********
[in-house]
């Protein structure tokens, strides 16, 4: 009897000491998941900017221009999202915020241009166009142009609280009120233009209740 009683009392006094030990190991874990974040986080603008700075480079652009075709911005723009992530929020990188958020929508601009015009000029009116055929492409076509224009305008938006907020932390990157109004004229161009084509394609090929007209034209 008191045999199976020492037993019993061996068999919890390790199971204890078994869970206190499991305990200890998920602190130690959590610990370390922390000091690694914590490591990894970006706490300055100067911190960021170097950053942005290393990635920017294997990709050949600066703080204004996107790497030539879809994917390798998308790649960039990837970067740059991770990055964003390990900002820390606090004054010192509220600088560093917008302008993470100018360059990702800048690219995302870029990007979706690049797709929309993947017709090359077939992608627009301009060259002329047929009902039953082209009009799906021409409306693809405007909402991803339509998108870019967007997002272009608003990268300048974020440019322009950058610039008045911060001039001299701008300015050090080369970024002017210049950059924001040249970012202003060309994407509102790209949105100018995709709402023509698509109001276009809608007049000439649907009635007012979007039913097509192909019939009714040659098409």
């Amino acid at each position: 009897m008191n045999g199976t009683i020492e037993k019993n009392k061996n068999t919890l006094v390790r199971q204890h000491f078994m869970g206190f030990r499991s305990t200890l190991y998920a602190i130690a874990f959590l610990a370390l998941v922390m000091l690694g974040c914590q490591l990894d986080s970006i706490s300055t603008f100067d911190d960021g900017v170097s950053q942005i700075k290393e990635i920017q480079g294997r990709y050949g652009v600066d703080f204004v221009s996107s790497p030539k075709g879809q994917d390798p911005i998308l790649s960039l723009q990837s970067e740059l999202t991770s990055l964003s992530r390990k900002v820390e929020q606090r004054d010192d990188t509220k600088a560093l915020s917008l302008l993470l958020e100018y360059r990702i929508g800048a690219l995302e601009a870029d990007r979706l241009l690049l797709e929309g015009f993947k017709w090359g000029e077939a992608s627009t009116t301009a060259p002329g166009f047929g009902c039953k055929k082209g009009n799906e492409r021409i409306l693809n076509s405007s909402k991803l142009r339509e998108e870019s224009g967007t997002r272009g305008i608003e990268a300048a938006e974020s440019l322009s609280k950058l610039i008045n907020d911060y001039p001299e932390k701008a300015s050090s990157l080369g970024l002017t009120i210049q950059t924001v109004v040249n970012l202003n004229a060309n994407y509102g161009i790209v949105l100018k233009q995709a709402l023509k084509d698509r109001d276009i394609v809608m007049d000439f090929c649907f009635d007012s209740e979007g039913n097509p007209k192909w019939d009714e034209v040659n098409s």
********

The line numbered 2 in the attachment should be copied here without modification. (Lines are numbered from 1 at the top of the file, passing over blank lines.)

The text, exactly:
């Protein structure tokens, strides 16, 4: 009897000491998941900017221009999202915020241009166009142009609280009120233009209740 009683009392006094030990190991874990974040986080603008700075480079652009075709911005723009992530929020990188958020929508601009015009000029009116055929492409076509224009305008938006907020932390990157109004004229161009084509394609090929007209034209 008191045999199976020492037993019993061996068999919890390790199971204890078994869970206190499991305990200890998920602190130690959590610990370390922390000091690694914590490591990894970006706490300055100067911190960021170097950053942005290393990635920017294997990709050949600066703080204004996107790497030539879809994917390798998308790649960039990837970067740059991770990055964003390990900002820390606090004054010192509220600088560093917008302008993470100018360059990702800048690219995302870029990007979706690049797709929309993947017709090359077939992608627009301009060259002329047929009902039953082209009009799906021409409306693809405007909402991803339509998108870019967007997002272009608003990268300048974020440019322009950058610039008045911060001039001299701008300015050090080369970024002017210049950059924001040249970012202003060309994407509102790209949105100018995709709402023509698509109001276009809608007049000439649907009635007012979007039913097509192909019939009714040659098409």